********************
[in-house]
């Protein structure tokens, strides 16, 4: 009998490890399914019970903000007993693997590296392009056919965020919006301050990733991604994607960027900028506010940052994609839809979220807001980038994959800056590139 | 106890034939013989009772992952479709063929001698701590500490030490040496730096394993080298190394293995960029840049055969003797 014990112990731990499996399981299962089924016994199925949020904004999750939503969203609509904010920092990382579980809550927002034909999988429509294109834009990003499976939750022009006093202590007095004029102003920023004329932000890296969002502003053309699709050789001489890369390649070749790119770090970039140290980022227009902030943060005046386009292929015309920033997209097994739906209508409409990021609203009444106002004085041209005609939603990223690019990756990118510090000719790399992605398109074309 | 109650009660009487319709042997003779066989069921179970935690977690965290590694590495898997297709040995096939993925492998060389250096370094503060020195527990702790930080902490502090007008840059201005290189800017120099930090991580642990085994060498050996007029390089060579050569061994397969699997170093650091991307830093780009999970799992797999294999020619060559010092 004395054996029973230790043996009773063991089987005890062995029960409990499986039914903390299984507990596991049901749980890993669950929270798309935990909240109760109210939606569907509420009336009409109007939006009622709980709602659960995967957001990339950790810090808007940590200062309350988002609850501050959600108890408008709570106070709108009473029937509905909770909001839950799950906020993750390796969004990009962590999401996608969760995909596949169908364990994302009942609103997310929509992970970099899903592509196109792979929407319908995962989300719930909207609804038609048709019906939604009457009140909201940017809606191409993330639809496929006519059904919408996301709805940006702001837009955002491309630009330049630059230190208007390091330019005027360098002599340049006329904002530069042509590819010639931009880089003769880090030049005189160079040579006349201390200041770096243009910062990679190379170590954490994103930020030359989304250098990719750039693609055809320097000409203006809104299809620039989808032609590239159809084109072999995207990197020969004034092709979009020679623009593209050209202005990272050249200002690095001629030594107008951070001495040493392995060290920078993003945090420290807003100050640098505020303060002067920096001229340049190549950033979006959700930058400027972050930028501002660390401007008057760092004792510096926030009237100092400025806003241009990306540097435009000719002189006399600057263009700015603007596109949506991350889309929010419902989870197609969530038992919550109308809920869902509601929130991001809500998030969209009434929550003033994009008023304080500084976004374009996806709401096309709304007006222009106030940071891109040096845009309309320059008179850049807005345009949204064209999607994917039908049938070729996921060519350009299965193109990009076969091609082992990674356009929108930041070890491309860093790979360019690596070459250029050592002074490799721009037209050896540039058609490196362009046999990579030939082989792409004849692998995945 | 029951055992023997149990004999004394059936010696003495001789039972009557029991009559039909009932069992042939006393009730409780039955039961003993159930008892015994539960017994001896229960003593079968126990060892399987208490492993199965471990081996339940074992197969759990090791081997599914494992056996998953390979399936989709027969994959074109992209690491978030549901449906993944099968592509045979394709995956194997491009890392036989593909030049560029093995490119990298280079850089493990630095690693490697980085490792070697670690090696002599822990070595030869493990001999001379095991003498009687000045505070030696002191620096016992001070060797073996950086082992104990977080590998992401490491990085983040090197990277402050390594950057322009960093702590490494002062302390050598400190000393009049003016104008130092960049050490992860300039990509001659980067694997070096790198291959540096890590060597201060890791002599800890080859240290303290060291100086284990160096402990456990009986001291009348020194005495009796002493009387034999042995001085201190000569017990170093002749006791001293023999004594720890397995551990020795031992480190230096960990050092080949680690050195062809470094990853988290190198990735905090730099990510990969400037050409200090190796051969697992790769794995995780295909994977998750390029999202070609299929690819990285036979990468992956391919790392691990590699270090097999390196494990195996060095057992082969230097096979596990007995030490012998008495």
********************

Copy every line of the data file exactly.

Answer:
[in-house]
């Protein structure tokens, strides 16, 4: 009998490890399914019970903000007993693997590296392009056919965020919006301050990733991604994607960027900028506010940052994609839809979220807001980038994959800056590139 | 106890034939013989009772992952479709063929001698701590500490030490040496730096394993080298190394293995960029840049055969003797 014990112990731990499996399981299962089924016994199925949020904004999750939503969203609509904010920092990382579980809550927002034909999988429509294109834009990003499976939750022009006093202590007095004029102003920023004329932000890296969002502003053309699709050789001489890369390649070749790119770090970039140290980022227009902030943060005046386009292929015309920033997209097994739906209508409409990021609203009444106002004085041209005609939603990223690019990756990118510090000719790399992605398109074309 | 109650009660009487319709042997003779066989069921179970935690977690965290590694590495898997297709040995096939993925492998060389250096370094503060020195527990702790930080902490502090007008840059201005290189800017120099930090991580642990085994060498050996007029390089060579050569061994397969699997170093650091991307830093780009999970799992797999294999020619060559010092 004395054996029973230790043996009773063991089987005890062995029960409990499986039914903390299984507990596991049901749980890993669950929270798309935990909240109760109210939606569907509420009336009409109007939006009622709980709602659960995967957001990339950790810090808007940590200062309350988002609850501050959600108890408008709570106070709108009473029937509905909770909001839950799950906020993750390796969004990009962590999401996608969760995909596949169908364990994302009942609103997310929509992970970099899903592509196109792979929407319908995962989300719930909207609804038609048709019906939604009457009140909201940017809606191409993330639809496929006519059904919408996301709805940006702001837009955002491309630009330049630059230190208007390091330019005027360098002599340049006329904002530069042509590819010639931009880089003769880090030049005189160079040579006349201390200041770096243009910062990679190379170590954490994103930020030359989304250098990719750039693609055809320097000409203006809104299809620039989808032609590239159809084109072999995207990197020969004034092709979009020679623009593209050209202005990272050249200002690095001629030594107008951070001495040493392995060290920078993003945090420290807003100050640098505020303060002067920096001229340049190549950033979006959700930058400027972050930028501002660390401007008057760092004792510096926030009237100092400025806003241009990306540097435009000719002189006399600057263009700015603007596109949506991350889309929010419902989870197609969530038992919550109308809920869902509601929130991001809500998030969209009434929550003033994009008023304080500084976004374009996806709401096309709304007006222009106030940071891109040096845009309309320059008179850049807005345009949204064209999607994917039908049938070729996921060519350009299965193109990009076969091609082992990674356009929108930041070890491309860093790979360019690596070459250029050592002074490799721009037209050896540039058609490196362009046999990579030939082989792409004849692998995945 | 029951055992023997149990004999004394059936010696003495001789039972009557029991009559039909009932069992042939006393009730409780039955039961003993159930008892015994539960017994001896229960003593079968126990060892399987208490492993199965471990081996339940074992197969759990090791081997599914494992056996998953390979399936989709027969994959074109992209690491978030549901449906993944099968592509045979394709995956194997491009890392036989593909030049560029093995490119990298280079850089493990630095690693490697980085490792070697670690090696002599822990070595030869493990001999001379095991003498009687000045505070030696002191620096016992001070060797073996950086082992104990977080590998992401490491990085983040090197990277402050390594950057322009960093702590490494002062302390050598400190000393009049003016104008130092960049050490992860300039990509001659980067694997070096790198291959540096890590060597201060890791002599800890080859240290303290060291100086284990160096402990456990009986001291009348020194005495009796002493009387034999042995001085201190000569017990170093002749006791001293023999004594720890397995551990020795031992480190230096960990050092080949680690050195062809470094990853988290190198990735905090730099990510990969400037050409200090190796051969697992790769794995995780295909994977998750390029999202070609299929690819990285036979990468992956391919790392691990590699270090097999390196494990195996060095057992082969230097096979596990007995030490012998008495």